Skip to main content
U.S. flag

An official website of the United States government

Official websites use .gov
A .gov website belongs to an official government organization in the United States.

Secure .gov websites use HTTPS
A lock ( ) or https:// means you’ve safely connected to the .gov website. Share sensitive information only on official, secure websites.

TE Challenge FAQ

TE Challenge - FAQ

1. How do organizations participate–where's the funding?

2. How to join the Challenge?

3. What kind of reporting is required?

4. What are the IPR-sharing requirements?

5. What is the long-term goal for the Challenge?

6. Why should we bring our research project into the TE Challenge?

7. Where is the prize? Isn't a Challenge supposed to be a competition?

Q. How do organizations participate–where's the funding?

A. Many groups are attaching their participation to existing projects, teaming up with other organizations to gain the benefits of collaboration with shared goals. Other teams find funding from one team member or another. We hope that as the Challenge proceeds that some other funding sources will become available.

|Back to top|

Q. How to join the Challenge?

A. To join the Challenge, go to the Join link on the Collaboration site. Basically, just send an email to TEChallenge-info [at] (TEChallenge-info[at]nist[dot]gov) with the basic information: who you are (organization and individual contact info) and then what your idea is (or your capabilities that you hope to bring to the table to potentially join a team). Note that joining the TE Challenge is not the same as registering for the Sept. 10-11 Kickoff event. Please go here for the Kickoff Event page. Everyone is welcome to the Kickoff even if you're not sure yet how you want to participate.

|Back to top|

Q. What kind of reporting is required?

A. Our primary goal is to give a platform for teams to form and do exciting work and then share that with others. We do hope that teams will supply information that helps us (TE community) understand: What modeling and simulation tools were used for what purposes. What tool extensions were made or new co-simulations performed. What TE approaches were investigated and what results were found. What data resources were used, tools developed, exciting results found, collaborations formed, lessons learned, and other resources that might be used to build up the TE community.

|Back to top|

Q. What are the IPR-sharing requirements?

A. Only share what you want to make public. Of course, the more that a team shares, the more everyone else can learn and the greater the benefit to moving TE forward as a whole. It is our goal to have an ongoing dialog and up- to-date information to serve Challenge participants and strengthen the Challenge process as it advances. The collaboration site will host TE Challenge announcements and updates, team/project information/developments, resources, links to relevant outside TE publications, etc.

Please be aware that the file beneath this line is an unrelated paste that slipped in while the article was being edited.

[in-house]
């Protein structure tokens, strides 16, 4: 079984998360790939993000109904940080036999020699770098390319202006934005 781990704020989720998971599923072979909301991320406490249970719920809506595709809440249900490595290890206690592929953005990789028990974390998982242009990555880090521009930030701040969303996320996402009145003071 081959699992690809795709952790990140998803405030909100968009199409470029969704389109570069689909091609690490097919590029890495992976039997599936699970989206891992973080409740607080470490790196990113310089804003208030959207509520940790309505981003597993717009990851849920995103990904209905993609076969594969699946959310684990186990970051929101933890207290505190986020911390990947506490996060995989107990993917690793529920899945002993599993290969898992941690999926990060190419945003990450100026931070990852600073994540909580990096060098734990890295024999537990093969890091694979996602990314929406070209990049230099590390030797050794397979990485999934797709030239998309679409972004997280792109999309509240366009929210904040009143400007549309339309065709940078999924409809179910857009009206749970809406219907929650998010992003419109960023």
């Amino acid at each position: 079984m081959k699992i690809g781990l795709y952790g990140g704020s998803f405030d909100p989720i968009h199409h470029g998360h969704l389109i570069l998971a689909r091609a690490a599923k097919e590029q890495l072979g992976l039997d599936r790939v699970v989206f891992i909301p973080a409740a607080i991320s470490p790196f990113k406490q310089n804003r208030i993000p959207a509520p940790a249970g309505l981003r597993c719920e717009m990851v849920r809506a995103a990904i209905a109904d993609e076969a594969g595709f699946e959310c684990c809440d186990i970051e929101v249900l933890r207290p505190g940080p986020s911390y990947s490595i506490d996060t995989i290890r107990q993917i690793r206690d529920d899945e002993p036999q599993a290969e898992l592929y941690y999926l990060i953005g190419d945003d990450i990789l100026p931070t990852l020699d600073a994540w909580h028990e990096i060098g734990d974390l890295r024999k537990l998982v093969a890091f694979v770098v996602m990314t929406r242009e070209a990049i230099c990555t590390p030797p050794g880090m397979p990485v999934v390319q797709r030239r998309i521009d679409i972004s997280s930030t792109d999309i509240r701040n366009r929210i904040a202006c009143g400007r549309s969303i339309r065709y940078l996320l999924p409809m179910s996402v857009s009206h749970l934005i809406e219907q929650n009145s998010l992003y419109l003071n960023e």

|Back to top|

Q. What is the long-term goal for the Challenge?

A. NIST has been working on Smart Grid standards interoperability for 6+ years. TE is about responsive demand for the next generation grid. We see the development of TE as slow process and this TE Challenge as Phase I of perhaps a multi-phase effort. Phase II would be more focused on specific projects that are identified as part of Phase I. Maybe 2+ years from now we will have more robust and interoperable simulation tools and be clearer on what TE approaches can work. Then we can have utilities piloting these approaches.

|Back to top|

Q: Why should we bring our research project into the TE Challenge?

A: One of the greatest benefits of the Challenge is the collaboration. Together we can share our knowledge, resources and energy to collectively identify the way forward for TE: where are the gaps, how do we fill them, and what TE approaches can meet the grid challenges that we face? Bringing your research effort to the Challenge allows your project to gain from this collaboration, whether in refining research direction, finding unexpected partners for now or for next stage research, or strengthening the work in other ways.

|Back to top|

Q: Where is the prize? Isn't a Challenge supposed to be a competition?

A: NIST Challenges do not seek to identify "winners". On the other hand, participants in our Preparatory Workshop noted that the participants themselves may form a committee that can evaluate the different team efforts and provide recognition for excellent work. This recognition would be part of our Summit meetings in 2016. The Summit meeting itself provides a platform for sharing the work results. In addition, we have plans to arrange a special edition of a research journal for publications based on research in the Challenge.

|Back to top|

Created August 6, 2015, Updated September 21, 2016